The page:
Setting Up External Dependencies

Length: 00:09:20

Lesson Summary:

Before we dig too far into our pgbackup project we'll need to make sure that we have access to AWS S3 buckets and also have a PostgreSQL database to interact with. In this lesson, we'll use the Linux Academy Cloud Playground to deploy the database and set up an AWS user with access to S3.

Note: You'll need to have an AWS account and be able to create a new user in IAM.

Documentation For This Video

Setting up PostgreSQL Cloud Playground

Before we begin, we're going to need to need a PostgreSQL database to work with. The code repository for this course contains a db_setup.sh script that we'll use on a CentOS 7 Cloud Playground to create and run our database. Create a "CentOS 7" Cloud Playground and run the following on it:

$ curl -o db_setup.sh https://raw.githubusercontent.com/linuxacademy/content-python-for-sys-admins/master/helpers/db_setup.sh
$ chmod +x db_setup.sh
$ ./db_setup.sh

You will be prompted for your sudo password and for the username and password you'd like to use to access the database.

Installing The Postgres 9.6 Client

On our development machines, we'll need to make sure that we have the Postgres client installed. The version needs to be 9.6.

On Red-hat systems we'll use the following:

$ wget https://download.postgresql.org/pub/repos/yum/9.6/redhat/rhel-7-x86_64/pgdg-centos96-9.6-3.noarch.rpm
$ sudo yum install pgdg-centos96-9.6-3.noarch.rpm epel-release
$ sudo yum update
$ sudo yum install postgresql96

On debian systems, the equivalent would be:

$ sudo apt-get install postgres-client-9.6

Test connection from Workstation

Let's make sure that we can connect to the PostgreSQL server from our development machine by running the following command:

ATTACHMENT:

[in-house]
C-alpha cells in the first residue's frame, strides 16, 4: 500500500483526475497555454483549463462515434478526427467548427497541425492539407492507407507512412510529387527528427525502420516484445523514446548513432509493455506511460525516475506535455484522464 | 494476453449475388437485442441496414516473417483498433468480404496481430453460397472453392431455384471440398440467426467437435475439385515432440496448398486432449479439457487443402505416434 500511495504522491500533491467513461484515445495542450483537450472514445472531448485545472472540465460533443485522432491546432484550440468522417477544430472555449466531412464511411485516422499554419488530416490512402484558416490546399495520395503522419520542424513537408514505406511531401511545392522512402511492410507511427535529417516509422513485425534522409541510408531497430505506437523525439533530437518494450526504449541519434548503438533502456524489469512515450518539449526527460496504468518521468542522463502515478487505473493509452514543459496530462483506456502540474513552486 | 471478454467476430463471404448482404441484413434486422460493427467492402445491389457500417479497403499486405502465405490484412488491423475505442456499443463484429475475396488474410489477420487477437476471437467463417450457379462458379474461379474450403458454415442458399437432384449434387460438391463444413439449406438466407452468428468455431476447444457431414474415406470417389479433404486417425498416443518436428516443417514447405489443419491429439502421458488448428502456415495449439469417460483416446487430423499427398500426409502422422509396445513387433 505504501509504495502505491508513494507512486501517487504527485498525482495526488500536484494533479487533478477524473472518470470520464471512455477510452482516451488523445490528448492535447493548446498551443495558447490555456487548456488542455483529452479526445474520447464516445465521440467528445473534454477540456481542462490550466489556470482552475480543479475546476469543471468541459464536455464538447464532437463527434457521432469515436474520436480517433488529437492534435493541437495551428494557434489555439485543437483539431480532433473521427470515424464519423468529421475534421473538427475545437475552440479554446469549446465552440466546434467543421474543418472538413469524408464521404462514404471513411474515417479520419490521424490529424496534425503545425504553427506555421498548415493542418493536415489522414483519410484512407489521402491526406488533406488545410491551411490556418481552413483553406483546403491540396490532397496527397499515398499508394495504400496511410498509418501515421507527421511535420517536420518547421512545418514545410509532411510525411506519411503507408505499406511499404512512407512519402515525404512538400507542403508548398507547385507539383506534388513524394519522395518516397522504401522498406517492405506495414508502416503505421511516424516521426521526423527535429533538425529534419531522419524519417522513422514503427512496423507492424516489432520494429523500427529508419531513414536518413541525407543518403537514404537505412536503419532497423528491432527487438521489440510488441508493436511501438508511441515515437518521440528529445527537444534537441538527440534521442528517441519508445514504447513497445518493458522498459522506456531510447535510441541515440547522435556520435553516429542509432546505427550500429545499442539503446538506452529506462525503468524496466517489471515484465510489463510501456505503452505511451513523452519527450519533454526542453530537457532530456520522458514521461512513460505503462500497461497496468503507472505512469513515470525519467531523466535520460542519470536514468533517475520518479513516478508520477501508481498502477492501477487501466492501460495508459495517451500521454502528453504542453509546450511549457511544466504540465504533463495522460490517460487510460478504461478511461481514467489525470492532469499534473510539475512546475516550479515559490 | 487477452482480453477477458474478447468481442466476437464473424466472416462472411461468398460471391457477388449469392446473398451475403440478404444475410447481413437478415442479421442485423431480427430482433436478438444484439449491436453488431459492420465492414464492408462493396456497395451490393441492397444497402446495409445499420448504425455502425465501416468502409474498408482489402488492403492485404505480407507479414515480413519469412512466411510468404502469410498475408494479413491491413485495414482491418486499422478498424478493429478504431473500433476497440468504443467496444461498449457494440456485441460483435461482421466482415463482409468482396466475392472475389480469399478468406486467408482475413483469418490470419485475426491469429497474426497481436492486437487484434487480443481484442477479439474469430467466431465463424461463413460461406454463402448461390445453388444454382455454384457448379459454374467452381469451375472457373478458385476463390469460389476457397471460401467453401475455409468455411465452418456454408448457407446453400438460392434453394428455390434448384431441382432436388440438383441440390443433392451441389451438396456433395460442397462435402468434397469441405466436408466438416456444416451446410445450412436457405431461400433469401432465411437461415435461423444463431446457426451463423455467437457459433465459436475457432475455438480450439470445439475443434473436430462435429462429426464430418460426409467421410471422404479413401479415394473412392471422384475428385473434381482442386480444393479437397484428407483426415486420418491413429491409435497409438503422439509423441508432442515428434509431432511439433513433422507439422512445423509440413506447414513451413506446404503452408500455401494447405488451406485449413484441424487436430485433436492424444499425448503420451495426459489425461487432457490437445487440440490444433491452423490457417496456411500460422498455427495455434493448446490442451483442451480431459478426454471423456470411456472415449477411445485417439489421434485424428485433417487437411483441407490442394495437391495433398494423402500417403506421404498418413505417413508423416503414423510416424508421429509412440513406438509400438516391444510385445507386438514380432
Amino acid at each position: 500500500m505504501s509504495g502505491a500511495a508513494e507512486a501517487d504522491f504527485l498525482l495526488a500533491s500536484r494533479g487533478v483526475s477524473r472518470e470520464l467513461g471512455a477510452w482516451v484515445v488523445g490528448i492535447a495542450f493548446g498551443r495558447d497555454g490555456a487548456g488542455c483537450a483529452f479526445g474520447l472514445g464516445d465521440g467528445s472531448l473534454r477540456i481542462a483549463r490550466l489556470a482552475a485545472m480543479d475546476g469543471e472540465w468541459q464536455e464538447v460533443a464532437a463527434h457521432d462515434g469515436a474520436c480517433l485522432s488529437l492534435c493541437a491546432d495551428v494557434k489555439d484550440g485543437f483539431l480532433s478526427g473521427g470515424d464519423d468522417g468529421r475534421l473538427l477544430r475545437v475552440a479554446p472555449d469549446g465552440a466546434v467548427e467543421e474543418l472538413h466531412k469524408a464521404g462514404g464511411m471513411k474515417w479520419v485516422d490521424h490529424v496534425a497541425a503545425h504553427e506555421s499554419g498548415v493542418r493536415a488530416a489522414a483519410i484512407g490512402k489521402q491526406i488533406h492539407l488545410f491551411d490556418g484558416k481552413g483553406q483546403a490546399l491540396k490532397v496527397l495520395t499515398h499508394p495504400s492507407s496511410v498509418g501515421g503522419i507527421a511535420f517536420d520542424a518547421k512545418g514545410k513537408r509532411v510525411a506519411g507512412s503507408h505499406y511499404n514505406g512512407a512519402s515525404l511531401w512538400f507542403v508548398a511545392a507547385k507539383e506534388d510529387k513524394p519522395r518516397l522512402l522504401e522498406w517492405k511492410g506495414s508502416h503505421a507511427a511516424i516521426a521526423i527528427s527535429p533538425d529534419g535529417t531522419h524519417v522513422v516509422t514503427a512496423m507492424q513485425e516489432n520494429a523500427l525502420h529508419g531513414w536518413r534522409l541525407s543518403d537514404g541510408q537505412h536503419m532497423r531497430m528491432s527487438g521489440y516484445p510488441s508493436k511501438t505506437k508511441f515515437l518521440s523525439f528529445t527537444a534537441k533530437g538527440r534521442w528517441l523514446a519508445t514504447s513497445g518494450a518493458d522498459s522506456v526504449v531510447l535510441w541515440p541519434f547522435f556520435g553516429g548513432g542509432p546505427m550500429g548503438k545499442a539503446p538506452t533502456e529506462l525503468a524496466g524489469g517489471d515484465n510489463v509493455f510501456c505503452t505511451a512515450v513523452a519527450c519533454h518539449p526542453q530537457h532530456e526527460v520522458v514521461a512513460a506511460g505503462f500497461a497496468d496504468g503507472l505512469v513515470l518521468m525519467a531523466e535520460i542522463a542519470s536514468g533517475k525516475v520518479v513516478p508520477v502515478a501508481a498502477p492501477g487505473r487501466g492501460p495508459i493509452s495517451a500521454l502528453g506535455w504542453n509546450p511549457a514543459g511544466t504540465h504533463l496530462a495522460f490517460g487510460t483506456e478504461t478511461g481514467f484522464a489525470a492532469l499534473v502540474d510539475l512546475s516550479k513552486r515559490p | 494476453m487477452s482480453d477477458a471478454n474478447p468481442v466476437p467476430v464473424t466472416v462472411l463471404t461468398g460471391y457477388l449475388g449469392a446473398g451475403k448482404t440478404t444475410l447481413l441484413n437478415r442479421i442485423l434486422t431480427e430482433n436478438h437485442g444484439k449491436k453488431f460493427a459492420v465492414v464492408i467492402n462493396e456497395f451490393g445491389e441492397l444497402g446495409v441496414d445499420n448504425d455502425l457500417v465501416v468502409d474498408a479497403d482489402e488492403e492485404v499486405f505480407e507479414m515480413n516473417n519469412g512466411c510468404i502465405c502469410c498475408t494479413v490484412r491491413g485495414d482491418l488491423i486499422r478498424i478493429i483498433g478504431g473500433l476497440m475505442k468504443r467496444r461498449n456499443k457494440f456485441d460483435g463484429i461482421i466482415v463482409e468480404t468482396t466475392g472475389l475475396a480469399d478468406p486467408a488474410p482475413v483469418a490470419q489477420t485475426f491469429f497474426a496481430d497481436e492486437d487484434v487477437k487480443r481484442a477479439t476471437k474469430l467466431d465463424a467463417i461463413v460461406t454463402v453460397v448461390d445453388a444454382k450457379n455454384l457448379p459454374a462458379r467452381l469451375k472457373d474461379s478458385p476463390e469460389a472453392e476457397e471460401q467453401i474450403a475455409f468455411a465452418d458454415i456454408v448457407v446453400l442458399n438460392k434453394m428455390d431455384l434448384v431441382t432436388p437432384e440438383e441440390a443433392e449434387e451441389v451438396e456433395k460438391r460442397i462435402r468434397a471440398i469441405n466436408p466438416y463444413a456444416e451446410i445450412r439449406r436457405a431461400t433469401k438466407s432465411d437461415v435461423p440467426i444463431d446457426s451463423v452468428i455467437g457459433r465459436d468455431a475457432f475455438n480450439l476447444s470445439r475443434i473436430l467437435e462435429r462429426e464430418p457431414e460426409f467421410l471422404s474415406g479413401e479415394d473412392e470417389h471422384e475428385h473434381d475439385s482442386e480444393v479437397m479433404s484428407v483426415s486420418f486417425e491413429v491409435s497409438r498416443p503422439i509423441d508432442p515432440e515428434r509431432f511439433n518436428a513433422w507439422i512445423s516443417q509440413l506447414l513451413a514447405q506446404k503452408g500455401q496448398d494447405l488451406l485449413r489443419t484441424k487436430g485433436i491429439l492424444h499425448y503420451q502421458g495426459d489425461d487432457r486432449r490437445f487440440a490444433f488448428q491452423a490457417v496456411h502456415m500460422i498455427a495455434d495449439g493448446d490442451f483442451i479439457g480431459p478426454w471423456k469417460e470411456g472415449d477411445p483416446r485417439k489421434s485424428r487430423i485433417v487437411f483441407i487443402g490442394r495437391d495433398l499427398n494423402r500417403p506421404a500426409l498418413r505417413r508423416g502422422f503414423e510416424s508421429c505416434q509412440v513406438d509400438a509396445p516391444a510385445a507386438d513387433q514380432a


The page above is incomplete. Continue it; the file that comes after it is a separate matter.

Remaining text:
*Note: You'll need to substitute in your database user's values for [USERNAME], [PASSWORD], and [SERVER_IP].

$ psql postgres://[USERNAME]:[PASSWORD]@[SERVER_IP]:80/sample -c "SELECT count(id) FROM employees;"

Setting Up Our AWS User

The last external dependency that we have is AWS S3, and we're going to use our Cloud Console (within the Cloud Playground menu) to set up an AWS account for us. Once the console is up and running, we'll need to open the URL in an incognito/private window. Once we're logged in we need to do the following:

  • Open IAM console
  • Select "Users" from the sidebar
  • Click "Add User"
  • Set the user name, and give programmatic access
  • Select "Attach existing policies directly"
  • Add the following permissions to the new user:
    • AmazonS3FullAccess
  • Continue through tags and review.

Now we have a user, copy the "Access Key ID" and the "Secret access key" so that we can use them in a moment.

Installing and Configuring the AWS CLI

The AWS CLI is written in Python and we can install it globally by exiting our virtualenv for a moment and running this command:

(pgbackup) $ exit
$ pip3.7 install --user awscli

Next, we'll take the access key ID and secret access key that we copied before to configure out AWS client:

$ aws configure
AWS Access Key ID [None]: XXXXXXXXXXXXXXXXXXXX
AWS Secret Access Key [None]: XXXXXXXXXXXXXXXXXXXXXXXXXXXXXXXXXXXXXXXX
Default region name [None]:
Default output format [None]:

That will create a ~/.aws directory that includes our default configuration and credentials.

Creating Our S3 Bucket

From within the AWS Console, we need to create a new S3 bucket that we can use with our project. To do this, we need to search for "S3" in the services. Next, click "Create Bucket", give it a name, and use the default settings.

Once the bucket is created, we'll select it by name and go to the "Permissions" tab so that we can change a few things. From the "Permissions" tab, select the "Access Control List" sub-tab and then for "Public Access" allow "List objects".

Now we should be able to add items to our S3 bucket and make them publically readable to make things a little easier for us later.


This lesson is only available to Linux Academy members.

Sign Up To View This Lesson
Or Log In

Looking For Team Training?

Learn More